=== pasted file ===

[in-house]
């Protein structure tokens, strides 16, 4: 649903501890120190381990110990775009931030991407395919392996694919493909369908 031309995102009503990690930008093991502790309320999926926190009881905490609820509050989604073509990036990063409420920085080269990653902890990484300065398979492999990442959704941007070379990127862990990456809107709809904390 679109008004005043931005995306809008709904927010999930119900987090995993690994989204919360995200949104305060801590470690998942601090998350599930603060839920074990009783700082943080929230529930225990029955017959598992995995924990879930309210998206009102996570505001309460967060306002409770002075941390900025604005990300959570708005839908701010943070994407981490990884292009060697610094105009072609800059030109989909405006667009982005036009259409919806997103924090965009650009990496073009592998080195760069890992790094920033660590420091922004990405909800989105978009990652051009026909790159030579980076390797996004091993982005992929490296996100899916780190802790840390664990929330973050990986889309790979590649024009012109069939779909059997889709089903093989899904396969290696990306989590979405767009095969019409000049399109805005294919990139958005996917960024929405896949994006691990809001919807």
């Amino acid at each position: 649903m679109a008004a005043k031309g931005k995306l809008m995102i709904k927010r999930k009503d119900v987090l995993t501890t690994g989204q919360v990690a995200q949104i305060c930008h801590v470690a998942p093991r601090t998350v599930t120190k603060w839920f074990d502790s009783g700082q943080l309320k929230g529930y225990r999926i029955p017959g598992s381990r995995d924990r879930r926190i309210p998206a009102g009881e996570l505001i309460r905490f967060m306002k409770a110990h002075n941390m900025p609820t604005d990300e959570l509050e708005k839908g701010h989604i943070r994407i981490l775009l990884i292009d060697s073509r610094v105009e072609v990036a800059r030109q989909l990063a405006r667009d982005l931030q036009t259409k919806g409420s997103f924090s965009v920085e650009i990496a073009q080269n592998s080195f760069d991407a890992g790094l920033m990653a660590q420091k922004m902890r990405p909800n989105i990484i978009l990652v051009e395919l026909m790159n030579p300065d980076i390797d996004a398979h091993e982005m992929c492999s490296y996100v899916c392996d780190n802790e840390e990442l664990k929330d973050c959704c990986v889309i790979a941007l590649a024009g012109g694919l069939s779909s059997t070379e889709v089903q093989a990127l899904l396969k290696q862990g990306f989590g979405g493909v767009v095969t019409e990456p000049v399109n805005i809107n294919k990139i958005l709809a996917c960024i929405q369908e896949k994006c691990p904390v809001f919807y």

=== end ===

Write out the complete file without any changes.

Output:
[in-house]
């Protein structure tokens, strides 16, 4: 649903501890120190381990110990775009931030991407395919392996694919493909369908 031309995102009503990690930008093991502790309320999926926190009881905490609820509050989604073509990036990063409420920085080269990653902890990484300065398979492999990442959704941007070379990127862990990456809107709809904390 679109008004005043931005995306809008709904927010999930119900987090995993690994989204919360995200949104305060801590470690998942601090998350599930603060839920074990009783700082943080929230529930225990029955017959598992995995924990879930309210998206009102996570505001309460967060306002409770002075941390900025604005990300959570708005839908701010943070994407981490990884292009060697610094105009072609800059030109989909405006667009982005036009259409919806997103924090965009650009990496073009592998080195760069890992790094920033660590420091922004990405909800989105978009990652051009026909790159030579980076390797996004091993982005992929490296996100899916780190802790840390664990929330973050990986889309790979590649024009012109069939779909059997889709089903093989899904396969290696990306989590979405767009095969019409000049399109805005294919990139958005996917960024929405896949994006691990809001919807």
């Amino acid at each position: 649903m679109a008004a005043k031309g931005k995306l809008m995102i709904k927010r999930k009503d119900v987090l995993t501890t690994g989204q919360v990690a995200q949104i305060c930008h801590v470690a998942p093991r601090t998350v599930t120190k603060w839920f074990d502790s009783g700082q943080l309320k929230g529930y225990r999926i029955p017959g598992s381990r995995d924990r879930r926190i309210p998206a009102g009881e996570l505001i309460r905490f967060m306002k409770a110990h002075n941390m900025p609820t604005d990300e959570l509050e708005k839908g701010h989604i943070r994407i981490l775009l990884i292009d060697s073509r610094v105009e072609v990036a800059r030109q989909l990063a405006r667009d982005l931030q036009t259409k919806g409420s997103f924090s965009v920085e650009i990496a073009q080269n592998s080195f760069d991407a890992g790094l920033m990653a660590q420091k922004m902890r990405p909800n989105i990484i978009l990652v051009e395919l026909m790159n030579p300065d980076i390797d996004a398979h091993e982005m992929c492999s490296y996100v899916c392996d780190n802790e840390e990442l664990k929330d973050c959704c990986v889309i790979a941007l590649a024009g012109g694919l069939s779909s059997t070379e889709v089903q093989a990127l899904l396969k290696q862990g990306f989590g979405g493909v767009v095969t019409e990456p000049v399109n805005i809107n294919k990139i958005l709809a996917c960024i929405q369908e896949k994006c691990p904390v809001f919807y």